Tag Archives: mozilla

Open when it matters: please help Mozilla

Best tweet I saw yesterday

Mozilla needs your love and help right now. More than just a debate about our CEO, this threatens to divide us in other ways if we let it. We need dialogue, and to bring open hearts and minds around the two crucial issues here — both of which are meaty and substantive and vitally important to Mozilla:

  • (1) We don’t need to agree on everything — or force ideological consensus — in order to work with others. That’s a vital part of Mozilla’s open culture and mission. A lot of people have fought for this principle. It’s at the heart of what makes open source vibrant, diverse and practical. And it’s a fragile thing worth protecting.
  • (2) But there are limits to that openness — and those limits center around basic rights. The world has changed. For many (including me), marriage equality is now a rights issue — and no longer just a speech or “personal opinion” issue. So when colleagues frame this purely as a matter of personal opinion, they signal to others that they don’t understand or haven’t considered this difference. That’s why simply doubling down on “freedom of speech” or personal opinion arguments will not work as a way to work past this. The situation requires more.

This is hard. It deserves to be treated that way. Many of us feel very strongly about either or both of these issues — and so it requires nuanced, Mozilla-style reasoning that weighs both sides to find a solution.

That’s why I’m so proud of thoughtful, emotionally complex posts from colleagues working this through in the open. Like this, or this. And disappointed by stories like this one.

If you believe in (2), as I do, I think we’re served by demonstrating patience and compassion here. The difference between marriage equality as a right versus a matter of political or personal opinion is nuanced, historically recent, and culturally complex for a global community like Mozilla’s. And it’s on us to demonstrate that we understand and show respect for (1) as well, and not skip it over casually. For a lot of people, it’s at the heart of the Mozilla project.

Our ability to work this through — together in the open, with open hearts and minds — is even more important than any decision about our CEO. It will determine our strength once all this is done.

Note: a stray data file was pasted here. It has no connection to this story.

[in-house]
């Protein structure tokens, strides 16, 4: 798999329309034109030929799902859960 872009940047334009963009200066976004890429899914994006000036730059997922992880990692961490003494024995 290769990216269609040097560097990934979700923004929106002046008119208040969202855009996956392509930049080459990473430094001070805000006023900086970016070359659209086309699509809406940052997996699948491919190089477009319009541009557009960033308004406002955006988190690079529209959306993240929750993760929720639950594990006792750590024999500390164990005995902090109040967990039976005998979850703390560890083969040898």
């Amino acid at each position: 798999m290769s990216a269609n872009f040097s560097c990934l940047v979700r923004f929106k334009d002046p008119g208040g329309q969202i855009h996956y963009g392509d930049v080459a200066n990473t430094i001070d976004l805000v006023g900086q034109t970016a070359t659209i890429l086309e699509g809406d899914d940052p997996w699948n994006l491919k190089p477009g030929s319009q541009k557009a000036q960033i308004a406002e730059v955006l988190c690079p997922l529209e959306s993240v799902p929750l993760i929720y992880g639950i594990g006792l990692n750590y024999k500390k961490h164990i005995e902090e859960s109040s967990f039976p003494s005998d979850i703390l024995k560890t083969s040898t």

The scrum never stops: building an open workbench for Webmaker

As we head into Q2, let’s build a better “workbench” and online scrum board for Webmaker.

TLDR version:

  • Check out the freshly udpated Webmaker Wiki. It’s one-stop shopping for key roadmaps, planning documents, tickets, and scrums. And will help provide more transparency and co-ordination across teams going forward.
  • It clearly lays out Webmaker’s key components. And how they all fit together. From teaching kits and training to localization, badges, and Maker Party. These will provide the main tracks for our scrum board as we go forward.
  • Shifting to real time production, instead of static documentation. The new wiki is a production document. The main goal is to provide a clear view of *what we’re building now.* Week by week, quarter by quarter. Instead of a static repository for documentation that quickly goes out of date.
  • Project scrum boards. To that end, each individual project page will lead with a virtual scrum board at the top of the page. We’ll embed Bugzilla tickets to do this, and use Bugzilla components and whiteboard tags to do it in a smart, automated way. (If you don’t use Bugzilla, just include links to wherever you’re tracking the work.) Continue reading

Building better user testing for Webmaker

Building a community-powered user testing process

TLDR version:

  • We want to work with you on user testing for Webmaker. Building a more regular, agile and community-powered process to gather and act on feedback from users.
  • The goal: make Webmaker.org work better for the people we most want to serve. Especially lead users: teachers, informal educators / Hive members, and techies interested in teaching.
  • It’s more than just “user testing. It’s about bringing our community closer into the design and build process — to co-build, share ownership, and take Webmaker’s user experience to the next level.

How to get involved

  1. Attend our prototype user testing event in Toronto. We’re hosting an experimental user testing event on Jan 24 in the Mozilla Toronto community space. If you’re a teacher, informal educator or Hive member, please come and test, hack and play with us!
    • More events will follow. This one’s  just a prototype we can learn from, document, and hopefully spread everywhere. 
  2. Help build a new Webmaker User Testing Kit. So that other community members can host their own user testing sessions.
  3. Sign up for updates and discussion on the Webmaker newsgroup. To discuss next steps, share thoughts, help edit and localize the new kit, etc. Continue reading